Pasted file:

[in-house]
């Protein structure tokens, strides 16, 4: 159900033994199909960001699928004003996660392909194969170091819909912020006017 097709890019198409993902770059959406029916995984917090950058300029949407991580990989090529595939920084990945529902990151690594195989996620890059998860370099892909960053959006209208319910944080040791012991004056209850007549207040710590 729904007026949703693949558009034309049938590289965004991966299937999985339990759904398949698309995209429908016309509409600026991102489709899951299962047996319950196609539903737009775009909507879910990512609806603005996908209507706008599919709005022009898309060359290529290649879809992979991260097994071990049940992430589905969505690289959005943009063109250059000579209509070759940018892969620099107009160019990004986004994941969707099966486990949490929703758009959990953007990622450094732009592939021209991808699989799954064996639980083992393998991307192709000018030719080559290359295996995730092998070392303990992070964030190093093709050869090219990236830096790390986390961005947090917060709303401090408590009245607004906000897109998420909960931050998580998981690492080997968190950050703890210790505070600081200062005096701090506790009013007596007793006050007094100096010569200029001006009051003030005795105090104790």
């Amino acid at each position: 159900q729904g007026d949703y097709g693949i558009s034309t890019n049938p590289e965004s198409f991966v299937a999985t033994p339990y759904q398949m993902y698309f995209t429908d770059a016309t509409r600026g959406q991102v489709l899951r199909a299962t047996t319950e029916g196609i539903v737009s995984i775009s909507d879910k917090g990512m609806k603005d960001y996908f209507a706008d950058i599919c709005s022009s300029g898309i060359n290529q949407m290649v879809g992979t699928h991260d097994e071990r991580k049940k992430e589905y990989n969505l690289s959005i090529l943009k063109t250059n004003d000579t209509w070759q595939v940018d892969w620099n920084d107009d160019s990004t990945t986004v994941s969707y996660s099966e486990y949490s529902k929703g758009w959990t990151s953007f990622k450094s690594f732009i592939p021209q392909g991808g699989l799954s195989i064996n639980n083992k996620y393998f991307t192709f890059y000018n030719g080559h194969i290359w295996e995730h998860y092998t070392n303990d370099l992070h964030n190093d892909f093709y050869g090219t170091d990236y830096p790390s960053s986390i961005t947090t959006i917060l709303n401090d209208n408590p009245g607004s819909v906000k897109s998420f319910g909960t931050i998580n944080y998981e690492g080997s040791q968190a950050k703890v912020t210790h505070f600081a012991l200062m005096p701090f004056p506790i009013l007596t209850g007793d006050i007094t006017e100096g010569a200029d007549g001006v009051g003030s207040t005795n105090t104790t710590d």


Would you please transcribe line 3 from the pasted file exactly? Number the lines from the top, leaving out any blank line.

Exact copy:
């Amino acid at each position: 159900q729904g007026d949703y097709g693949i558009s034309t890019n049938p590289e965004s198409f991966v299937a999985t033994p339990y759904q398949m993902y698309f995209t429908d770059a016309t509409r600026g959406q991102v489709l899951r199909a299962t047996t319950e029916g196609i539903v737009s995984i775009s909507d879910k917090g990512m609806k603005d960001y996908f209507a706008d950058i599919c709005s022009s300029g898309i060359n290529q949407m290649v879809g992979t699928h991260d097994e071990r991580k049940k992430e589905y990989n969505l690289s959005i090529l943009k063109t250059n004003d000579t209509w070759q595939v940018d892969w620099n920084d107009d160019s990004t990945t986004v994941s969707y996660s099966e486990y949490s529902k929703g758009w959990t990151s953007f990622k450094s690594f732009i592939p021209q392909g991808g699989l799954s195989i064996n639980n083992k996620y393998f991307t192709f890059y000018n030719g080559h194969i290359w295996e995730h998860y092998t070392n303990d370099l992070h964030n190093d892909f093709y050869g090219t170091d990236y830096p790390s960053s986390i961005t947090t959006i917060l709303n401090d209208n408590p009245g607004s819909v906000k897109s998420f319910g909960t931050i998580n944080y998981e690492g080997s040791q968190a950050k703890v912020t210790h505070f600081a012991l200062m005096p701090f004056p506790i009013l007596t209850g007793d006050i007094t006017e100096g010569a200029d007549g001006v009051g003030s207040t005795n105090t104790t710590d």